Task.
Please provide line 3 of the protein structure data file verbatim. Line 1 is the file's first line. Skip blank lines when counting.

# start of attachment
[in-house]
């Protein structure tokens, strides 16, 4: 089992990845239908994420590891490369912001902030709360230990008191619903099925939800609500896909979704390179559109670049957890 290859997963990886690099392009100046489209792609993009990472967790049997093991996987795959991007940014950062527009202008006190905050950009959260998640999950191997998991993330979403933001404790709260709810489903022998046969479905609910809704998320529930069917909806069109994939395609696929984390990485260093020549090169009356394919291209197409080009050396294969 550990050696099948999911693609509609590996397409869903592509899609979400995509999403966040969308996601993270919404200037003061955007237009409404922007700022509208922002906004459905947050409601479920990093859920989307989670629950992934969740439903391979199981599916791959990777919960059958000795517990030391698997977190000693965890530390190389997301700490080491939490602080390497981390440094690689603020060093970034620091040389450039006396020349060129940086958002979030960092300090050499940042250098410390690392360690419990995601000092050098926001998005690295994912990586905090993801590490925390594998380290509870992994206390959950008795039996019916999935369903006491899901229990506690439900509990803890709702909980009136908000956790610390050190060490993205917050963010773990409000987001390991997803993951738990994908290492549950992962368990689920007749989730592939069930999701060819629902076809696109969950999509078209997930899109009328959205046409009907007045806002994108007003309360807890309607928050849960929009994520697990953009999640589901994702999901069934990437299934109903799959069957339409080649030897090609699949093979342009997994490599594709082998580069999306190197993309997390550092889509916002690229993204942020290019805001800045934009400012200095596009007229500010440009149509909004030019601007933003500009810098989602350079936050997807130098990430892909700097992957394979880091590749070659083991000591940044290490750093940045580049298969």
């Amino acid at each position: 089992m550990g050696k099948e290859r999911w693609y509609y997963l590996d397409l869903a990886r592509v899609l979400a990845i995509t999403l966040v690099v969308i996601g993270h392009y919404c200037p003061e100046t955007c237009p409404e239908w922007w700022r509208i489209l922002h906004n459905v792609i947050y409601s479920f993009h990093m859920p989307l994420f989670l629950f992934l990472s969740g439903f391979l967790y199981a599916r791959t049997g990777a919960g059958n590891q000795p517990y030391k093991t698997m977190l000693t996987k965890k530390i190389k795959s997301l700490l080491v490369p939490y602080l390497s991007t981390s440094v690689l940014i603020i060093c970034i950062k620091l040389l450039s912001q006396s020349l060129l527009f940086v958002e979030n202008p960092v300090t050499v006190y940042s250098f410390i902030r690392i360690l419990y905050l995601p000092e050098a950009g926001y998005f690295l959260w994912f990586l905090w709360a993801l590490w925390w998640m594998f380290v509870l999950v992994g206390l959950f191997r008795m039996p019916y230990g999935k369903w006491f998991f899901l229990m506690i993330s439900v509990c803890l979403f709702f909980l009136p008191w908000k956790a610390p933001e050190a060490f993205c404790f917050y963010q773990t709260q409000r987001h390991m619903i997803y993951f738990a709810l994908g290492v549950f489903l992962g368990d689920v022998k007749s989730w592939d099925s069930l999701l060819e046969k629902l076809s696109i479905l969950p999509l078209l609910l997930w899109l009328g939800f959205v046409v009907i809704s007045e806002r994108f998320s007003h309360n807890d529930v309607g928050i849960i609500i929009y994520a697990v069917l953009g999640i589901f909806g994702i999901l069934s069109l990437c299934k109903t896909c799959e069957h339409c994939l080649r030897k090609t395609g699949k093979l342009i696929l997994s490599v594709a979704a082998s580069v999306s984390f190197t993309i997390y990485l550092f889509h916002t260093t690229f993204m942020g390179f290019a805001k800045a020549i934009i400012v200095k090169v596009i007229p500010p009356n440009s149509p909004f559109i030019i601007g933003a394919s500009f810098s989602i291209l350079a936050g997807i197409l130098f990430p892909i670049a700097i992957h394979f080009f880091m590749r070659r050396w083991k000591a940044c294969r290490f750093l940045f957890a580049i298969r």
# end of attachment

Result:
């Amino acid at each position: 089992m550990g050696k099948e290859r999911w693609y509609y997963l590996d397409l869903a990886r592509v899609l979400a990845i995509t999403l966040v690099v969308i996601g993270h392009y919404c200037p003061e100046t955007c237009p409404e239908w922007w700022r509208i489209l922002h906004n459905v792609i947050y409601s479920f993009h990093m859920p989307l994420f989670l629950f992934l990472s969740g439903f391979l967790y199981a599916r791959t049997g990777a919960g059958n590891q000795p517990y030391k093991t698997m977190l000693t996987k965890k530390i190389k795959s997301l700490l080491v490369p939490y602080l390497s991007t981390s440094v690689l940014i603020i060093c970034i950062k620091l040389l450039s912001q006396s020349l060129l527009f940086v958002e979030n202008p960092v300090t050499v006190y940042s250098f410390i902030r690392i360690l419990y905050l995601p000092e050098a950009g926001y998005f690295l959260w994912f990586l905090w709360a993801l590490w925390w998640m594998f380290v509870l999950v992994g206390l959950f191997r008795m039996p019916y230990g999935k369903w006491f998991f899901l229990m506690i993330s439900v509990c803890l979403f709702f909980l009136p008191w908000k956790a610390p933001e050190a060490f993205c404790f917050y963010q773990t709260q409000r987001h390991m619903i997803y993951f738990a709810l994908g290492v549950f489903l992962g368990d689920v022998k007749s989730w592939d099925s069930l999701l060819e046969k629902l076809s696109i479905l969950p999509l078209l609910l997930w899109l009328g939800f959205v046409v009907i809704s007045e806002r994108f998320s007003h309360n807890d529930v309607g928050i849960i609500i929009y994520a697990v069917l953009g999640i589901f909806g994702i999901l069934s069109l990437c299934k109903t896909c799959e069957h339409c994939l080649r030897k090609t395609g699949k093979l342009i696929l997994s490599v594709a979704a082998s580069v999306s984390f190197t993309i997390y990485l550092f889509h916002t260093t690229f993204m942020g390179f290019a805001k800045a020549i934009i400012v200095k090169v596009i007229p500010p009356n440009s149509p909004f559109i030019i601007g933003a394919s500009f810098s989602i291209l350079a936050g997807i197409l130098f990430p892909i670049a700097i992957h394979f080009f880091m590749r070659r050396w083991k000591a940044c294969r290490f750093l940045f957890a580049i298969r």